• “It now seems that you are now advocating that people should be told what to think and have their freedom of choice removed”.

      Freedom of choice removed – a fascinating argument. I usually compare this to the rapid growth in the use of the drug, Ice. A massive problem in Australia and yet the government is actively removing the consumers choice. Surely it has to be your choice to use Ice or not, and the scientists that know how harmful Ice is should not speak up in order to protect this choice of the consumer. Really? Or should the scientists, being paid by the taxpayer, speak up and warn people of the dangers associated with Ice? (or homeopathy, chiropractic, naturopathy etc).

      • Are you really comparing a so called “nothing” homeopathic remedy with a dangerous drug?

        • Are you really advocating a return to caveat emptor? Do you want to do away with all consumer protection?

          • Here is just one tragic story of a ypung woman with an (initially) treatable disease who died due to choosing homeopathic “treatment” over effective medical care:

            COnsumers are not getting real “choice” unless they receive full disclosure. Any product without evidence of efficacy, or without biological plausibility, should be prominently labelled as such.

          • This is indeed a tragic story that has many lessons for all of us. We have to ask why and what is the underlying cause of such a case. If you read my various responses to others in this blog you may get a clue as to the cause. This case may well have had a much different outcome with greater trust and understanding by both sides by using an integrated approach. Homeopathy, when used alongside conventional cancer treatment can reduce risks and fears. Let’s remove the ‘either or’ scenario from the debate!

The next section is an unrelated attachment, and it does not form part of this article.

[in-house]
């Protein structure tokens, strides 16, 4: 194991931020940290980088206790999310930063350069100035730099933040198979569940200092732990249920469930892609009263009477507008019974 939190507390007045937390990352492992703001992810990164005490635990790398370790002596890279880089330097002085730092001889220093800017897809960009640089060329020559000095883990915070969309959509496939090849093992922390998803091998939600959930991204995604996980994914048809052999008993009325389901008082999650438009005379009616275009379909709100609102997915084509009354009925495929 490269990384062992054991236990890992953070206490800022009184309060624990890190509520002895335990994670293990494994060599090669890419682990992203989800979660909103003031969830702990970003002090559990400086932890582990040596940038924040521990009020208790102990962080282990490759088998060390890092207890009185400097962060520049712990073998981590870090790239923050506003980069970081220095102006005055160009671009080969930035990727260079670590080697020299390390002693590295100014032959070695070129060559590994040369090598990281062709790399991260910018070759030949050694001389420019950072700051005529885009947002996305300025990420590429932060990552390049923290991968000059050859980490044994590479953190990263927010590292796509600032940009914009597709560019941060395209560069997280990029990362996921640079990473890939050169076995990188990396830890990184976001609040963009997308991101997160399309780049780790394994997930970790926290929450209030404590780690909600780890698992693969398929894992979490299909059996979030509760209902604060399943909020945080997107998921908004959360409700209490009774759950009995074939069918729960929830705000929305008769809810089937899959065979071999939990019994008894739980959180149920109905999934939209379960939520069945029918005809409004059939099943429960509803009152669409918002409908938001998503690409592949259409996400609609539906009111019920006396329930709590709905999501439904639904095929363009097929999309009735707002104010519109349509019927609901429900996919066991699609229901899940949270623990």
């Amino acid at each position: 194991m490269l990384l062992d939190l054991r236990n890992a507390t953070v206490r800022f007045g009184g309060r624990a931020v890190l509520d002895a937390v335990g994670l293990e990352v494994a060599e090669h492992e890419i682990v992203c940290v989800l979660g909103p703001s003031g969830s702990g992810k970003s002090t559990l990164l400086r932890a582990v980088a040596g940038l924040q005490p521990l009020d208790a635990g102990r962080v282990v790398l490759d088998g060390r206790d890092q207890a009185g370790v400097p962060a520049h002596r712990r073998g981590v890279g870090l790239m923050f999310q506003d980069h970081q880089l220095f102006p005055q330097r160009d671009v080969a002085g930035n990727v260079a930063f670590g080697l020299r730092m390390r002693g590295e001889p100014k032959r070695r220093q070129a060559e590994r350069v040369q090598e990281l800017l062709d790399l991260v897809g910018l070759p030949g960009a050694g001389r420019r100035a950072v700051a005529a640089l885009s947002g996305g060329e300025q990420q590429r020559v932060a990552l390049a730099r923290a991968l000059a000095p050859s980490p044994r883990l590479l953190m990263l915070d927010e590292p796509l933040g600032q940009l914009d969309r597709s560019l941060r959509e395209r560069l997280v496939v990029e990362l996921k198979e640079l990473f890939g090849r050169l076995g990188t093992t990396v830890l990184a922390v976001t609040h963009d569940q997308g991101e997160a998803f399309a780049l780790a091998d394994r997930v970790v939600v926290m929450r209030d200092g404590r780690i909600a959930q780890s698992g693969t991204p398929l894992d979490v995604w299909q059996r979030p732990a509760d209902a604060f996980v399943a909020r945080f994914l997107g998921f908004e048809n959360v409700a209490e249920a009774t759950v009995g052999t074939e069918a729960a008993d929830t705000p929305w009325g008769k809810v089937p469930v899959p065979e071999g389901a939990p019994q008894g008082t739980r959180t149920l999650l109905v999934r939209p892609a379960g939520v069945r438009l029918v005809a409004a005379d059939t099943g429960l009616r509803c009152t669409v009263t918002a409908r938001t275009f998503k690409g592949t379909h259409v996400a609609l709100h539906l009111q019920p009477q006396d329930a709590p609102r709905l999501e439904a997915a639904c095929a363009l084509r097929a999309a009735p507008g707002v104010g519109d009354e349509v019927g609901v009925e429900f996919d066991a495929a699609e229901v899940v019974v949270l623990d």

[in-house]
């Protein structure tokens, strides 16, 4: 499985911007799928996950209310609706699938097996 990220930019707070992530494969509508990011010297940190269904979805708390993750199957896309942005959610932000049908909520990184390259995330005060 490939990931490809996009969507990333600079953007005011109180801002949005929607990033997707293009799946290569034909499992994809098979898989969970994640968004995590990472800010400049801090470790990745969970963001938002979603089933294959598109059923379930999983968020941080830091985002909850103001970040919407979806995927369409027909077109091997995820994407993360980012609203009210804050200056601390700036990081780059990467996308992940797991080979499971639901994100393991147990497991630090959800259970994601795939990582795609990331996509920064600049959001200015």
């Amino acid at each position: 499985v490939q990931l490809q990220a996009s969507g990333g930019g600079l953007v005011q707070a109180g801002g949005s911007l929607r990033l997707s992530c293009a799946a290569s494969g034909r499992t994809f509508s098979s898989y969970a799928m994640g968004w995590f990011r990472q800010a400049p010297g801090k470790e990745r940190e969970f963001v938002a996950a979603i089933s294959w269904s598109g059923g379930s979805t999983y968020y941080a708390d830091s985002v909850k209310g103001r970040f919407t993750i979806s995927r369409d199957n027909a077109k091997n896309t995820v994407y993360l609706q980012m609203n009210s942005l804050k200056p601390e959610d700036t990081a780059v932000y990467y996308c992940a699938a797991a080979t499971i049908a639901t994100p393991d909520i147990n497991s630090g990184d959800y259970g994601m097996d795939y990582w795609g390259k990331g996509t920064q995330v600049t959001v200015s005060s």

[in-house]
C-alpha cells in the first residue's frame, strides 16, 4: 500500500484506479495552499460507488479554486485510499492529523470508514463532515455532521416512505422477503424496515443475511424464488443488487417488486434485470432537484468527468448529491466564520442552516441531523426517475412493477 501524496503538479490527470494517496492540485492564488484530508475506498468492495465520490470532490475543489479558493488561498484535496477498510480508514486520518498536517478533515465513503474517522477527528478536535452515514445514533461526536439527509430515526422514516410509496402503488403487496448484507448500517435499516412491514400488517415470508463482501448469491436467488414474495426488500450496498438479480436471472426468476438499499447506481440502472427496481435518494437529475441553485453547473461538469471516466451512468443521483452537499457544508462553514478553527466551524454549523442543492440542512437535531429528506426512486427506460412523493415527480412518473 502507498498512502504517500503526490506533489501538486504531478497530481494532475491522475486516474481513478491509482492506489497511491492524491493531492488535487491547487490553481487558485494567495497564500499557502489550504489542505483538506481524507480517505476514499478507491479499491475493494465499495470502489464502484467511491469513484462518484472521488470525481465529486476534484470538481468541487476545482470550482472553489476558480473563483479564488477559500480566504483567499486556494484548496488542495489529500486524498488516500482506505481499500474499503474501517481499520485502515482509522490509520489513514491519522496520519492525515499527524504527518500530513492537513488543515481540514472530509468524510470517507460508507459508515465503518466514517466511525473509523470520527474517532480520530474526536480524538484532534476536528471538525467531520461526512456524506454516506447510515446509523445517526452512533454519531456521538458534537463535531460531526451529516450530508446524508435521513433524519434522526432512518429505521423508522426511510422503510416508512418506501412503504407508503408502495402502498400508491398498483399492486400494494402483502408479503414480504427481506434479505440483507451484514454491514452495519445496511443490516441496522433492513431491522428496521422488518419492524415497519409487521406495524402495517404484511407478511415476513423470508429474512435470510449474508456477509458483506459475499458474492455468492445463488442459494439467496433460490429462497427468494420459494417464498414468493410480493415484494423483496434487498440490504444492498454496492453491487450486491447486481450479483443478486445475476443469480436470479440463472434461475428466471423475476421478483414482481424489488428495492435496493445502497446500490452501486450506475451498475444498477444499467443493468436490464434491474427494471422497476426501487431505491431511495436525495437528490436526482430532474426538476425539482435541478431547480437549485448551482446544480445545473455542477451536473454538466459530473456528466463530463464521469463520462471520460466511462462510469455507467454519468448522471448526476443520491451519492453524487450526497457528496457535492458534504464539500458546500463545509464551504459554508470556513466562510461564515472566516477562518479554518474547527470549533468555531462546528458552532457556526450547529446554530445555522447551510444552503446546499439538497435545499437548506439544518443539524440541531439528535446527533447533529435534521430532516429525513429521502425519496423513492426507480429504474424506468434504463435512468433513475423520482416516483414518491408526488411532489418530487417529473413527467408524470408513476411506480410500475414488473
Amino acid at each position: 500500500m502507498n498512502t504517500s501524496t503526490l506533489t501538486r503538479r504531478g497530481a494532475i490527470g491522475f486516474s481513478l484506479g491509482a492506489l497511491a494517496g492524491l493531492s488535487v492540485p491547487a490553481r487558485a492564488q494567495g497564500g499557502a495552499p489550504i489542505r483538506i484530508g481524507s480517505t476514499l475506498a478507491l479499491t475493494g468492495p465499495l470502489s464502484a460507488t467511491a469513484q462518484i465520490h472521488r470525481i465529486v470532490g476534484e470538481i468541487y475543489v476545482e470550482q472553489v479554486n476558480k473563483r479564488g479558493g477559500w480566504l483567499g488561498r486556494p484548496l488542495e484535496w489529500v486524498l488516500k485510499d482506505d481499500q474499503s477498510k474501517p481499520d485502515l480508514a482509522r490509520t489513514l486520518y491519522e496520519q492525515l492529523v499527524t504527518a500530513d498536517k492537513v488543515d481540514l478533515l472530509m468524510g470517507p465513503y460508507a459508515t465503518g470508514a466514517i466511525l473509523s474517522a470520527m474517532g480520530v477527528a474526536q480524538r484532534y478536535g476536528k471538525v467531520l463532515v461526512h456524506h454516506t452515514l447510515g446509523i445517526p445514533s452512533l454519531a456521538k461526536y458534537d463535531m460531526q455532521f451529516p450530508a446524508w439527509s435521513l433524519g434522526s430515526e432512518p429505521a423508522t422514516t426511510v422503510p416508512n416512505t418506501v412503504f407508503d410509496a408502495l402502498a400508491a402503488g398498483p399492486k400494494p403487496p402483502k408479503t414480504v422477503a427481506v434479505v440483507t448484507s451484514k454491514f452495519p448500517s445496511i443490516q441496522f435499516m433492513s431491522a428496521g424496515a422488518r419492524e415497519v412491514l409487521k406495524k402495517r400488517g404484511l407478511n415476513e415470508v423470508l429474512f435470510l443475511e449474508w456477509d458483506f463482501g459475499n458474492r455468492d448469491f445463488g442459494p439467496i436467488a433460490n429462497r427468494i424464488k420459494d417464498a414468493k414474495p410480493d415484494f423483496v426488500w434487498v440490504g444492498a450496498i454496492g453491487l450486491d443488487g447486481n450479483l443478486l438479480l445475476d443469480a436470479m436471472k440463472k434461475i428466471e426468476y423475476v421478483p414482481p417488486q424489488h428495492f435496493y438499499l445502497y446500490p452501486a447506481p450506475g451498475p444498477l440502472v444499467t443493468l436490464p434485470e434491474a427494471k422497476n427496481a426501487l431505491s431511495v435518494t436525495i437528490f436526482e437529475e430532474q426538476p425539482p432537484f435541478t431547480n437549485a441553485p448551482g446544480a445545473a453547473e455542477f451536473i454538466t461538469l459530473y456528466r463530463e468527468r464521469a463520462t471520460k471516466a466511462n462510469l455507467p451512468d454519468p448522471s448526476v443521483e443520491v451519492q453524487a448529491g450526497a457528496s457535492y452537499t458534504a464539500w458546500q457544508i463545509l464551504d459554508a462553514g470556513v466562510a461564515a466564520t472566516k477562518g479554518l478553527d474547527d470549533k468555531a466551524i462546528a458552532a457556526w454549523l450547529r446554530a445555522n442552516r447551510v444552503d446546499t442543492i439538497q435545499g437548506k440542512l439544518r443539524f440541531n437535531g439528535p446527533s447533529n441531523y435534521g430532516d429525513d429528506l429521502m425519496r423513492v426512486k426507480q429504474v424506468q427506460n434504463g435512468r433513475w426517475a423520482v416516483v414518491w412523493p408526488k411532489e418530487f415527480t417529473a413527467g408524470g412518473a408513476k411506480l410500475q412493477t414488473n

• Colon, by advocating integration of science based health care with non science based magic you are promoting all faith or fear based business scams, as voodoo, faith healers, witch doctors, palm readers,homeopathy and other alternative nonsense. Many claim magic works when they are fooled.

          • What an opportunity to sort the wheat from the chaff and undertake some productive research. As an MD, I am sure that you will be aware of the high rate of suicides among Doctors and have presumably wondered why. The following short video may provide an insight:


          • Oh good grief, Colin! The video is introduced by none other than David Tregennick, MP, the laughable loony of Leicestershire. He believes (out loud in Parliament) that blood doesn’t clot under the full moon and that astrology should be used in medical practice. If you think this intellectual basket case provides credible support for your persistent pleas for some kind of ‘cooperation’ you couldn’t have chosen a worse example.